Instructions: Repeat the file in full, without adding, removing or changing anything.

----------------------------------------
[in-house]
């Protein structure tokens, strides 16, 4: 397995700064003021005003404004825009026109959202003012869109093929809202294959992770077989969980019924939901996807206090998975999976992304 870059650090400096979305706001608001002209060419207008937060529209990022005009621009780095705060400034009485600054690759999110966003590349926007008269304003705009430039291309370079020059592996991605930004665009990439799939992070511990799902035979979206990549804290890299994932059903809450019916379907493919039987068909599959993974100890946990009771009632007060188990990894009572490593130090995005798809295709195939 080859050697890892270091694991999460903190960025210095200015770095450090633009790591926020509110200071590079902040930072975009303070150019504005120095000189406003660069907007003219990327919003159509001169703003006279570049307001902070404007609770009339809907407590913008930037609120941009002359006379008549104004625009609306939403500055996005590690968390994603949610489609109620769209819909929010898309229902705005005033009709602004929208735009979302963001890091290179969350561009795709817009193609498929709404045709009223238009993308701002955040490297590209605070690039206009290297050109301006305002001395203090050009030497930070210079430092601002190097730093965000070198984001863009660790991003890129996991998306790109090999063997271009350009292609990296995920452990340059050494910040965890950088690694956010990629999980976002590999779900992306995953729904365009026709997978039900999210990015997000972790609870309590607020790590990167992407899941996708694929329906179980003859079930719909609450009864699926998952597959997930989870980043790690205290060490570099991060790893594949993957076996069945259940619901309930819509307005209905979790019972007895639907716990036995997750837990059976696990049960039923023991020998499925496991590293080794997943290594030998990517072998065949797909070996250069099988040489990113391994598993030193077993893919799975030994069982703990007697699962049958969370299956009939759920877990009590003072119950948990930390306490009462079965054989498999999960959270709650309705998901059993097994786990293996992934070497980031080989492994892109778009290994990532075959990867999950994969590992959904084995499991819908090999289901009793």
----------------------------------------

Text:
[in-house]
């Protein structure tokens, strides 16, 4: 397995700064003021005003404004825009026109959202003012869109093929809202294959992770077989969980019924939901996807206090998975999976992304 870059650090400096979305706001608001002209060419207008937060529209990022005009621009780095705060400034009485600054690759999110966003590349926007008269304003705009430039291309370079020059592996991605930004665009990439799939992070511990799902035979979206990549804290890299994932059903809450019916379907493919039987068909599959993974100890946990009771009632007060188990990894009572490593130090995005798809295709195939 080859050697890892270091694991999460903190960025210095200015770095450090633009790591926020509110200071590079902040930072975009303070150019504005120095000189406003660069907007003219990327919003159509001169703003006279570049307001902070404007609770009339809907407590913008930037609120941009002359006379008549104004625009609306939403500055996005590690968390994603949610489609109620769209819909929010898309229902705005005033009709602004929208735009979302963001890091290179969350561009795709817009193609498929709404045709009223238009993308701002955040490297590209605070690039206009290297050109301006305002001395203090050009030497930070210079430092601002190097730093965000070198984001863009660790991003890129996991998306790109090999063997271009350009292609990296995920452990340059050494910040965890950088690694956010990629999980976002590999779900992306995953729904365009026709997978039900999210990015997000972790609870309590607020790590990167992407899941996708694929329906179980003859079930719909609450009864699926998952597959997930989870980043790690205290060490570099991060790893594949993957076996069945259940619901309930819509307005209905979790019972007895639907716990036995997750837990059976696990049960039923023991020998499925496991590293080794997943290594030998990517072998065949797909070996250069099988040489990113391994598993030193077993893919799975030994069982703990007697699962049958969370299956009939759920877990009590003072119950948990930390306490009462079965054989498999999960959270709650309705998901059993097994786990293996992934070497980031080989492994892109778009290994990532075959990867999950994969590992959904084995499991819908090999289901009793």